GIRLS ROCK! CANBERRA is an initiative aimed at encouraging young girls and gender-diverse youth to try their hand at music and activities related to the music industry. The program runs for a week, and includes a mix of music lessons, band practice, creative workshops and live music, culminating in a performance by the campers. Founded by local musician Chiara Grassia, who developed the program after attending several Girls Rock Camps in the US over the past few years, I recently had the chance to speak with Chiara about what she has planned for campers in 2017.
“It’s a week-long program for girls, trans and non-binary youth from the ages of 10–17 to learn an instrument, form a band and write an original song. At the end of the week, the campers will perform their songs at a showcase,” Chiara tells me over the phone, on our mutual lunch breaks. “Last year campers had the option of picking either vocals, drums, bass or guitar to learn during the week. This year we have expanded the choices for musical instruments to include electronic music – this will include making beats, messing around with Ableton, maybe some DJing.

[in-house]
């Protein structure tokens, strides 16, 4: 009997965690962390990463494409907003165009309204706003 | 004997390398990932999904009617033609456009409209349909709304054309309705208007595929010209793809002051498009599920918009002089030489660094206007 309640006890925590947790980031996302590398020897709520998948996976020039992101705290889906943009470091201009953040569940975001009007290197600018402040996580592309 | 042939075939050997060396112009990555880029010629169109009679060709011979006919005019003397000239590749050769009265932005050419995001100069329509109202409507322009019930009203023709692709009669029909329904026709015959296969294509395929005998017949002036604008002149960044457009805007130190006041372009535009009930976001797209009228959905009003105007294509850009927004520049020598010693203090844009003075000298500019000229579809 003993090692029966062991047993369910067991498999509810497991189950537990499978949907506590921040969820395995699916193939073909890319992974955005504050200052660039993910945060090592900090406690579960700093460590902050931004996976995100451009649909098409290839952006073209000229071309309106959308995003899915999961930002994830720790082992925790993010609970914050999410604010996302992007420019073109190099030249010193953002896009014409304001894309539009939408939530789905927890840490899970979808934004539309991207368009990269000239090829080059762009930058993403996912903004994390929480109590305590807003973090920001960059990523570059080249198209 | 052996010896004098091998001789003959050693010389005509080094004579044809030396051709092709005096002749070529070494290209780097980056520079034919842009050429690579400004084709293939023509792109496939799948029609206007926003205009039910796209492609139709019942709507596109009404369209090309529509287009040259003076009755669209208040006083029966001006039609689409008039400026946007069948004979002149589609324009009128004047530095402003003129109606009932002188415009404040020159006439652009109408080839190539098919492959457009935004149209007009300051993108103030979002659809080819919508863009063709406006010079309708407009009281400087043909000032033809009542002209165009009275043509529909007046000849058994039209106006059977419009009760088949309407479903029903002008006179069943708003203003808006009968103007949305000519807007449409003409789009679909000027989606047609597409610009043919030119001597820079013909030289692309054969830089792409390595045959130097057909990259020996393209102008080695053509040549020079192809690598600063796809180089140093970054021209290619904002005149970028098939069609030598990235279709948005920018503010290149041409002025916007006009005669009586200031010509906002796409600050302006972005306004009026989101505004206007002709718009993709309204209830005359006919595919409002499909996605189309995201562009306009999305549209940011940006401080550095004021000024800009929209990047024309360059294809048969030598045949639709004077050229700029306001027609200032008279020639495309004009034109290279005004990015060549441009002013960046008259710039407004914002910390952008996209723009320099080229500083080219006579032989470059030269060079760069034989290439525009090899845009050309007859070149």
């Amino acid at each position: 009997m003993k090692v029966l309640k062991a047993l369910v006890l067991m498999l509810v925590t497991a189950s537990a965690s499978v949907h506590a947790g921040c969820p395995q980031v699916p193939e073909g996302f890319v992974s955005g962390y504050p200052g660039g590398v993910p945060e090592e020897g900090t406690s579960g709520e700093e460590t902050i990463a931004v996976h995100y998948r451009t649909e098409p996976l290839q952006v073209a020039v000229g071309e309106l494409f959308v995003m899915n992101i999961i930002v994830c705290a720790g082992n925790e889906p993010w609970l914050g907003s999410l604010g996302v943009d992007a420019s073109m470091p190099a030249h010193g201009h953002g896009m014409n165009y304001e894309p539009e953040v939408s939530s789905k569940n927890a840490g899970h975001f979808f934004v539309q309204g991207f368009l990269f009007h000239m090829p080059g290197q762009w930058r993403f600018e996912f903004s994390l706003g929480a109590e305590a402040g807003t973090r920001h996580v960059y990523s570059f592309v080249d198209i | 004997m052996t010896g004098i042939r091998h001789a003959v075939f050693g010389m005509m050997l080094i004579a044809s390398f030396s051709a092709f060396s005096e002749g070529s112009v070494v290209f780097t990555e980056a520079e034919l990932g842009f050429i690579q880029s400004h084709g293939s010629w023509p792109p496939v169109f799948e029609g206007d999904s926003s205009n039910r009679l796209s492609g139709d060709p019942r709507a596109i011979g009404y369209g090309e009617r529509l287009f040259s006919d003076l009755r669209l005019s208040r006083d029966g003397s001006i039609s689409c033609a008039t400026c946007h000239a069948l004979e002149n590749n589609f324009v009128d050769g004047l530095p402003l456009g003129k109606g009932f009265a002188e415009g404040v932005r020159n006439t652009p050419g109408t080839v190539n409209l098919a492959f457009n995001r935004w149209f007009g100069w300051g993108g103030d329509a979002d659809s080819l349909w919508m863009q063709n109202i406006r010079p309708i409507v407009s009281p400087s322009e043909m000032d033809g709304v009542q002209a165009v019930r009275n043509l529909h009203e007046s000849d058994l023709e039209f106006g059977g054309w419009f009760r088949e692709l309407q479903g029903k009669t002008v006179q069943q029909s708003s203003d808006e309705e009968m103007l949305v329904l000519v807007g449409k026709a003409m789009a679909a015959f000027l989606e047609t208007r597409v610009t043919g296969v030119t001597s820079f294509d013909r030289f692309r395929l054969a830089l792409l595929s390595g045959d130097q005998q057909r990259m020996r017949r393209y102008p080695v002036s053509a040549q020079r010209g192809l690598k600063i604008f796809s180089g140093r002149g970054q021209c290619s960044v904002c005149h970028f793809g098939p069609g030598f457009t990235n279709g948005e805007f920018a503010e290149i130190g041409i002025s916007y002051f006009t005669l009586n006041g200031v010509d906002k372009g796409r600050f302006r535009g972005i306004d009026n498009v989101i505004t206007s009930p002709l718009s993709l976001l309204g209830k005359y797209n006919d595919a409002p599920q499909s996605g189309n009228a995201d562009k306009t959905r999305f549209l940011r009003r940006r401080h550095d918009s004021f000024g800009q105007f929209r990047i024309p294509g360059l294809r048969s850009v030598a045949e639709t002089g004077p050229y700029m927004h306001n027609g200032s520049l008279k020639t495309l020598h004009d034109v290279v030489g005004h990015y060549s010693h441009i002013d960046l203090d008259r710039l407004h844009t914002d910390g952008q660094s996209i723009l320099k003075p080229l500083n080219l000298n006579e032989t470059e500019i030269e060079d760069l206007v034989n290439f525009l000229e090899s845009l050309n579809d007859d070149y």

“We encourage the participants to try something new and express themselves in a safe and supportive environment, one where they’re not judged and are free to make mistakes while developing new skills,” says Chiara. “This program differs from other youth music programs, in that no previous musical experience is required, and we welcome all skills levels,” Chiara tells me.
The attendees are guided by female, trans or non-binary mentors, to ensure campers feel like they have a connection with the person that they are learning from. The mentors are still being confirmed, but they will be local musicians or people in the music industry. “During lunchtime we will have some great live performances, as it can be hard for underage kids to see live music in Canberra due to the lack of all ages venues,” Chiara empathises. Last year the camp featured lunchtime performance from one-off supergroup Pleasure and Pain (Courtney Barnett, Jen Cloher and Steph Hughes) plus The Rangoons, Wives and Aphir.
“In the morning, campers will attend instrument instruction, then watch a band while eating lunch, and in the afternoon work on their song in band practice and attend creative workshops,” says Chiara. “There will be workshops on songwriting, music history, zine-making, as well as workshops encouraging and empowering campers to be more comfortable and confident in themselves. Last year we had workshops on Self Care, Gender and Feminism 101 and Improv Comedy, and hope to run similar ones this year.”